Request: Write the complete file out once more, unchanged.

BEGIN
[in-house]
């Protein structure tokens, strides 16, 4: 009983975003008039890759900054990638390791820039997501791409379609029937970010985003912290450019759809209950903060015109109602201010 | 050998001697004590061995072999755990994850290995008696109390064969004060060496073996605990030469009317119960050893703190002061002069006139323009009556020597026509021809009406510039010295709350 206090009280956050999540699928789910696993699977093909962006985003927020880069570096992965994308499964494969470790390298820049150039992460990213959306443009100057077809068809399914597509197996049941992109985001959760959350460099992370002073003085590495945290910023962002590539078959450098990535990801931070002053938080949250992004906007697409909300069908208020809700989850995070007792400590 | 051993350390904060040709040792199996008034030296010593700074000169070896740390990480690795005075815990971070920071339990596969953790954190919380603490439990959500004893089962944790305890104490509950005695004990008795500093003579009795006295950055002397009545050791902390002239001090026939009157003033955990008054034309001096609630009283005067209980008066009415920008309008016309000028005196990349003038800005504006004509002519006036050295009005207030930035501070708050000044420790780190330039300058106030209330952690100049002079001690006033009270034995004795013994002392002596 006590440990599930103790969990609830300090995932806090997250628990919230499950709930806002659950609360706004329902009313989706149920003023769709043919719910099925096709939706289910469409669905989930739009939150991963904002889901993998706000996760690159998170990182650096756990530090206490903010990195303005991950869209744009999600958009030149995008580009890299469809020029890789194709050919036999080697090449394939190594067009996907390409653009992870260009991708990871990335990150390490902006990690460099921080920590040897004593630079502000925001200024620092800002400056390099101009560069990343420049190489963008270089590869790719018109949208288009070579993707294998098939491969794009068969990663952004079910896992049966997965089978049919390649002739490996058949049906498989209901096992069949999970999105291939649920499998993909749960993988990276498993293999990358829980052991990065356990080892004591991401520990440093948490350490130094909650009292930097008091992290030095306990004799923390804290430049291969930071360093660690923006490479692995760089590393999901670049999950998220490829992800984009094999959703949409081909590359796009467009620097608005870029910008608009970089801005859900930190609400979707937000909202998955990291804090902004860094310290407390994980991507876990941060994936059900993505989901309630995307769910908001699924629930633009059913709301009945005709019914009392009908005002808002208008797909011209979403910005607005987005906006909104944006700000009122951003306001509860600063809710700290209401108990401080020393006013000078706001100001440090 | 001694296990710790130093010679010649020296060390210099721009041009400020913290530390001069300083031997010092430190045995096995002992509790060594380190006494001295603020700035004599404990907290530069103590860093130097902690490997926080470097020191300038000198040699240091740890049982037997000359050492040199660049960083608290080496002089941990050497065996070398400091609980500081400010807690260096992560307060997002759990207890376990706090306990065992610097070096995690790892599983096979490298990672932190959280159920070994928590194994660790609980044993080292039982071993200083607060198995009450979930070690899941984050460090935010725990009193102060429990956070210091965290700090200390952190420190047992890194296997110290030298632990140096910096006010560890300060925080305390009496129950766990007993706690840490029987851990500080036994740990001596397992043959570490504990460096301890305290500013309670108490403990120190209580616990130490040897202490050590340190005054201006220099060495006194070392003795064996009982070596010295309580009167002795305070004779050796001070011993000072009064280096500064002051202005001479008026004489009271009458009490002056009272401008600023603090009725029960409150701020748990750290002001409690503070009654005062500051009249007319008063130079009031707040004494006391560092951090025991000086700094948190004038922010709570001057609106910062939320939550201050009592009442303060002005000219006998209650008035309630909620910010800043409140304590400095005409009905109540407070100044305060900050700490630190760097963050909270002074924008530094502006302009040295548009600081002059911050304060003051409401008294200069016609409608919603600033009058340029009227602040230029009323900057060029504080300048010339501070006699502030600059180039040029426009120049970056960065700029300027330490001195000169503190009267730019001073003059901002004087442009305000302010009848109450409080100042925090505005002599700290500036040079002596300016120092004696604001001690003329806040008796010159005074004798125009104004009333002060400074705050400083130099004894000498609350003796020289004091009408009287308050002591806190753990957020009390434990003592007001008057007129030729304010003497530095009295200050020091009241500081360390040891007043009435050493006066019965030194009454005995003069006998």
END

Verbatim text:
[in-house]
């Protein structure tokens, strides 16, 4: 009983975003008039890759900054990638390791820039997501791409379609029937970010985003912290450019759809209950903060015109109602201010 | 050998001697004590061995072999755990994850290995008696109390064969004060060496073996605990030469009317119960050893703190002061002069006139323009009556020597026509021809009406510039010295709350 206090009280956050999540699928789910696993699977093909962006985003927020880069570096992965994308499964494969470790390298820049150039992460990213959306443009100057077809068809399914597509197996049941992109985001959760959350460099992370002073003085590495945290910023962002590539078959450098990535990801931070002053938080949250992004906007697409909300069908208020809700989850995070007792400590 | 051993350390904060040709040792199996008034030296010593700074000169070896740390990480690795005075815990971070920071339990596969953790954190919380603490439990959500004893089962944790305890104490509950005695004990008795500093003579009795006295950055002397009545050791902390002239001090026939009157003033955990008054034309001096609630009283005067209980008066009415920008309008016309000028005196990349003038800005504006004509002519006036050295009005207030930035501070708050000044420790780190330039300058106030209330952690100049002079001690006033009270034995004795013994002392002596 006590440990599930103790969990609830300090995932806090997250628990919230499950709930806002659950609360706004329902009313989706149920003023769709043919719910099925096709939706289910469409669905989930739009939150991963904002889901993998706000996760690159998170990182650096756990530090206490903010990195303005991950869209744009999600958009030149995008580009890299469809020029890789194709050919036999080697090449394939190594067009996907390409653009992870260009991708990871990335990150390490902006990690460099921080920590040897004593630079502000925001200024620092800002400056390099101009560069990343420049190489963008270089590869790719018109949208288009070579993707294998098939491969794009068969990663952004079910896992049966997965089978049919390649002739490996058949049906498989209901096992069949999970999105291939649920499998993909749960993988990276498993293999990358829980052991990065356990080892004591991401520990440093948490350490130094909650009292930097008091992290030095306990004799923390804290430049291969930071360093660690923006490479692995760089590393999901670049999950998220490829992800984009094999959703949409081909590359796009467009620097608005870029910008608009970089801005859900930190609400979707937000909202998955990291804090902004860094310290407390994980991507876990941060994936059900993505989901309630995307769910908001699924629930633009059913709301009945005709019914009392009908005002808002208008797909011209979403910005607005987005906006909104944006700000009122951003306001509860600063809710700290209401108990401080020393006013000078706001100001440090 | 001694296990710790130093010679010649020296060390210099721009041009400020913290530390001069300083031997010092430190045995096995002992509790060594380190006494001295603020700035004599404990907290530069103590860093130097902690490997926080470097020191300038000198040699240091740890049982037997000359050492040199660049960083608290080496002089941990050497065996070398400091609980500081400010807690260096992560307060997002759990207890376990706090306990065992610097070096995690790892599983096979490298990672932190959280159920070994928590194994660790609980044993080292039982071993200083607060198995009450979930070690899941984050460090935010725990009193102060429990956070210091965290700090200390952190420190047992890194296997110290030298632990140096910096006010560890300060925080305390009496129950766990007993706690840490029987851990500080036994740990001596397992043959570490504990460096301890305290500013309670108490403990120190209580616990130490040897202490050590340190005054201006220099060495006194070392003795064996009982070596010295309580009167002795305070004779050796001070011993000072009064280096500064002051202005001479008026004489009271009458009490002056009272401008600023603090009725029960409150701020748990750290002001409690503070009654005062500051009249007319008063130079009031707040004494006391560092951090025991000086700094948190004038922010709570001057609106910062939320939550201050009592009442303060002005000219006998209650008035309630909620910010800043409140304590400095005409009905109540407070100044305060900050700490630190760097963050909270002074924008530094502006302009040295548009600081002059911050304060003051409401008294200069016609409608919603600033009058340029009227602040230029009323900057060029504080300048010339501070006699502030600059180039040029426009120049970056960065700029300027330490001195000169503190009267730019001073003059901002004087442009305000302010009848109450409080100042925090505005002599700290500036040079002596300016120092004696604001001690003329806040008796010159005074004798125009104004009333002060400074705050400083130099004894000498609350003796020289004091009408009287308050002591806190753990957020009390434990003592007001008057007129030729304010003497530095009295200050020091009241500081360390040891007043009435050493006066019965030194009454005995003069006998």